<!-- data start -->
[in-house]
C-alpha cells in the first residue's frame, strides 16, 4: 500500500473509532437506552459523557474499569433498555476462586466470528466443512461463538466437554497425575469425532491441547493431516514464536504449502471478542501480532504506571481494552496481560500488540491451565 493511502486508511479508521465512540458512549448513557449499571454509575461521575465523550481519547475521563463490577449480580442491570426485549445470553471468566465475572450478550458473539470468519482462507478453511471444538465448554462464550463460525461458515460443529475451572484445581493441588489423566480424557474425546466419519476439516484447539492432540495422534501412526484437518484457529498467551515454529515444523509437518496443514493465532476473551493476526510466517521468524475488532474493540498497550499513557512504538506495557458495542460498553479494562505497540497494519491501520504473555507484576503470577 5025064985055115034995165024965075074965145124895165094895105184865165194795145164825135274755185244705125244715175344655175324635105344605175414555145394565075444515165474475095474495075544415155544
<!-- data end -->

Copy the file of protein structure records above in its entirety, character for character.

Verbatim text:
[in-house]
C-alpha cells in the first residue's frame, strides 16, 4: 500500500473509532437506552459523557474499569433498555476462586466470528466443512461463538466437554497425575469425532491441547493431516514464536504449502471478542501480532504506571481494552496481560500488540491451565 493511502486508511479508521465512540458512549448513557449499571454509575461521575465523550481519547475521563463490577449480580442491570426485549445470553471468566465475572450478550458473539470468519482462507478453511471444538465448554462464550463460525461458515460443529475451572484445581493441588489423566480424557474425546466419519476439516484447539492432540495422534501412526484437518484457529498467551515454529515444523509437518496443514493465532476473551493476526510466517521468524475488532474493540498497550499513557512504538506495557458495542460498553479494562505497540497494519491501520504473555507484576503470577 5025064985055115034995165024965075074965145124895165094895105184865165194795145164825135274755185244705125244715175344655175324635105344605175414555145394565075444515165474475095474495075544415155544